A SIDE TRIP FROM
Yesterland
Disney Goes Hawaiian, Part 19:
Aulani and O‘ahu

Exactly one month to go! August 29 is opening day of Aulani, a Disney Resort & Spa, Ko Olina, Hawai‘i.

Today we’ll start with some new photos Aulani taken last week by Mark Hickson. (Read about his new blog at the end of this article.)

Then we’ll head inland on Interstate H‑1 to the first offramp, Kapolei, where there’s a new place to buy food for your Aulani kitchen. Finally, we’ll look at other places on O‘ahu—and why O‘ahu is such a great destination for repeat visits to Hawai‘i.

Aloha!

Werner Weiss, Curator of Yesterland, July 29, 2011


Aulani at Ko Olina at Yesterland.com

Lobby ceiling at Aulani

For the first time, Yesterland has photos inside the actual resort—not just from outside the construction wall or inside a model in the temporary model center.

Aulani at Ko Olina at Yesterland.com

Mural detail

It looks even better than the artist renderings. Finishing touches are still needed. For example, in the photo above, the vent grilles are still missing.

Aulani at Ko Olina at Yesterland.com

Top of the Waikolohe Valley

The landscaping looks great, but there’s no reason for Aulani to put out the deck chairs and loungers until closer to opening.

Aulani at Ko Olina at Yesterland.com

Menehune Bridge water play area for keikis (children)

Menehune are the legendary, mysterious “little people” of Hawai‘i. One night, so the story goes, the Menehune built a children’s interactive water playground at Aulani. The diminutive master builders put in all sorts of fun touches, such as an elevated, water-filled outrigger canoe which tips over, spilling its refreshing contents on anyone standing below it.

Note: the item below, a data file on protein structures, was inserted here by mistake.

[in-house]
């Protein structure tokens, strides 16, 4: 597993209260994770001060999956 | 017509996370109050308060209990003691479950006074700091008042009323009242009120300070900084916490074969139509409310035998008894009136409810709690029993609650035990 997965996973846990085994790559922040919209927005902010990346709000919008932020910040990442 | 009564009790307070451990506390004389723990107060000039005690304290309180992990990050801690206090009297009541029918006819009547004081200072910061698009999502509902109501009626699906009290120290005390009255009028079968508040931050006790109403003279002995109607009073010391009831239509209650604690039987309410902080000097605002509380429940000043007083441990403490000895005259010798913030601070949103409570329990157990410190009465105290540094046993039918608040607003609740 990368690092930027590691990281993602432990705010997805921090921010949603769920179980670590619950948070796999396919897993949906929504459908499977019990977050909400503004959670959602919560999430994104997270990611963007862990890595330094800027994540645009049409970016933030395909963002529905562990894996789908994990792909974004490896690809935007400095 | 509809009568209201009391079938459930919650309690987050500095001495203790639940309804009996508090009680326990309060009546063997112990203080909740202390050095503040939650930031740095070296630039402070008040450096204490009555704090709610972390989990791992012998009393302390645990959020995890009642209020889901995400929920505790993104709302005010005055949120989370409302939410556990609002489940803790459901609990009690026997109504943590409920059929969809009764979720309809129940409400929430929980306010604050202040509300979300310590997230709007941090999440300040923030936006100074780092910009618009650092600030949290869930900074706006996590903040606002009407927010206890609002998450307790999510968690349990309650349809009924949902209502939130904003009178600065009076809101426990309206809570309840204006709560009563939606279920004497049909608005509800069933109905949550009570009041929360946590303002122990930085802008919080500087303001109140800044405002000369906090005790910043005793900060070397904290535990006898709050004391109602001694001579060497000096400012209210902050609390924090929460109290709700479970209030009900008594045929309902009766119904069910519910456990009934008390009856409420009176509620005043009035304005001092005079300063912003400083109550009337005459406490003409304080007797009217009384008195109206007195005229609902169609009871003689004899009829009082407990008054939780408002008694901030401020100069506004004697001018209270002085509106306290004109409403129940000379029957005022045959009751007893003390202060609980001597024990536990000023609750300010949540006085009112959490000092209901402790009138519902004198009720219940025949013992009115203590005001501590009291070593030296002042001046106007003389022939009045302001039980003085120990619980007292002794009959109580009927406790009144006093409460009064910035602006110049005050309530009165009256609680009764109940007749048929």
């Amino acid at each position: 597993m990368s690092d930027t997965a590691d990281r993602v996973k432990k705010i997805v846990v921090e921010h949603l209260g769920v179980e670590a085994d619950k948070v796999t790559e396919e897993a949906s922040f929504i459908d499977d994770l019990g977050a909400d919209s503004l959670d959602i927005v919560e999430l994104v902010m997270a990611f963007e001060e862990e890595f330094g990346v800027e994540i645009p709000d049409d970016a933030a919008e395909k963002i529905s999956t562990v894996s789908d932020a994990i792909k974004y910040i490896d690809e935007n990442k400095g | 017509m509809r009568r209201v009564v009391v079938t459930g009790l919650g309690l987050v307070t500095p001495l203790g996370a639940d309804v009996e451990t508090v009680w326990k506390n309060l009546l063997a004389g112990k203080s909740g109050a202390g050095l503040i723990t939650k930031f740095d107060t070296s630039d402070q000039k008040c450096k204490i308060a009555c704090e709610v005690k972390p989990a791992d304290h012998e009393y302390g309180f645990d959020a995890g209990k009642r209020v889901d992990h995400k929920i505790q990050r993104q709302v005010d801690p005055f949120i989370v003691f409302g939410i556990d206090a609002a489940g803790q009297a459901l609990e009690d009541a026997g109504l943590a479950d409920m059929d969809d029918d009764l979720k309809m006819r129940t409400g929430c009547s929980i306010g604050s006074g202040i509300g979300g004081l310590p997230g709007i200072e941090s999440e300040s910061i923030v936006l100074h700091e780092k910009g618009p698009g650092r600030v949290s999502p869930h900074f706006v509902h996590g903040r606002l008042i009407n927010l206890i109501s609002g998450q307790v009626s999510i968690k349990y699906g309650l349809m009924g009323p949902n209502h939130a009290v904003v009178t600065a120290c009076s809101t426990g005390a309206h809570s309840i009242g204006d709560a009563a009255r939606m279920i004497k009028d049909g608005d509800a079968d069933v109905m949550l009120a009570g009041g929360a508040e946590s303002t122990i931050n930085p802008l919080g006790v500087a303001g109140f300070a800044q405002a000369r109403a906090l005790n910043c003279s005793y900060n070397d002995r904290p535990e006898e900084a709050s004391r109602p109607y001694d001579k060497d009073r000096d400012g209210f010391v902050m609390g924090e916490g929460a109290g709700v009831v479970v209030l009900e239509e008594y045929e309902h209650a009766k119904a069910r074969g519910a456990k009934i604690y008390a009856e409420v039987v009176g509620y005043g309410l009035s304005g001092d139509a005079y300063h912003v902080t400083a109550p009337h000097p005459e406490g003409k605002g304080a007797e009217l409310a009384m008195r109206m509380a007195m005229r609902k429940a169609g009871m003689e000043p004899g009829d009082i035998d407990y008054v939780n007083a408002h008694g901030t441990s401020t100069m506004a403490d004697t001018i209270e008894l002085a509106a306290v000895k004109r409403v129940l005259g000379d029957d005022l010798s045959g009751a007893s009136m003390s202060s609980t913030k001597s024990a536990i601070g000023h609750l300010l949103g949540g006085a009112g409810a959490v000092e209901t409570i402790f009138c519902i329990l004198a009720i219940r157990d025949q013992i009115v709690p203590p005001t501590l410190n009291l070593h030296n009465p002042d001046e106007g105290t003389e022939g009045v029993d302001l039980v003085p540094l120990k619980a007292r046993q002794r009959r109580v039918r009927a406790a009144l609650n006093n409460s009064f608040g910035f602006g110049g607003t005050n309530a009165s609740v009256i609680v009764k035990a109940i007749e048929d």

Aulani at Ko Olina at Yesterland.com

Pu‘u Kilo

Pu‘u Kilo, the volcanic outcropping, might be the most photographed spot within the Waikolohe Valley at Aulani—at least that’s been the case in this series at Yesterland.com, where you can see Pu‘u Kilo take shape as you look at older articles. That’s because it was easy to get a clear view of it from the top of the JW Marriott Ihilani Resort & Spa next door, even though Pu‘u Kilo was mostly hidden behind a tall green construction wall. Here’s a different angle.

In the MiceChat discussion that followed installment 18 in this series, a poster expressed disappointment that Disney would use the “wrong color” for the “volcano mountain” and lava block walls—brown, when authentic lava is black.

In fact, brown is right. Creative lead Joe Rohde is striving for authenticity. According to Rohde, speaking on video, they did a lot of research into the geology of O‘ahu, which has very old, eroded stones. The idea was to make it look as if the rocks were there before the resort was built. The volcanic feature looks like a very old volcanic rock outcropping—and it’s not a volcano at all. Fresh lava, such as the recent lava on the Big Island, is black. But old volcanic rocks, such as you would find on O‘ahu, are brown.

You can’t see it on the photo, but guests who look at the rocks of Aulani carefully will be able to see all sorts of Hawaiian images, as if formed over the millennia by erosion. It’s part of the Disney storytelling.

Aulani at Ko Olina at Yesterland.com

First exit to Kapolei

Now it’s time to leave Aulani and the Ko Olina Resort. Just a few miles from Ko Olina, the highway becomes a freeway and the first exit leads to the fast-growing city of Kapolei. It’s an exit that many Aulani guests will take because it leads to grocery stores, inexpensive quick-service and table-service restaurants, discount stores, movie screens, and the Hawaii Wet’n’Wild water park.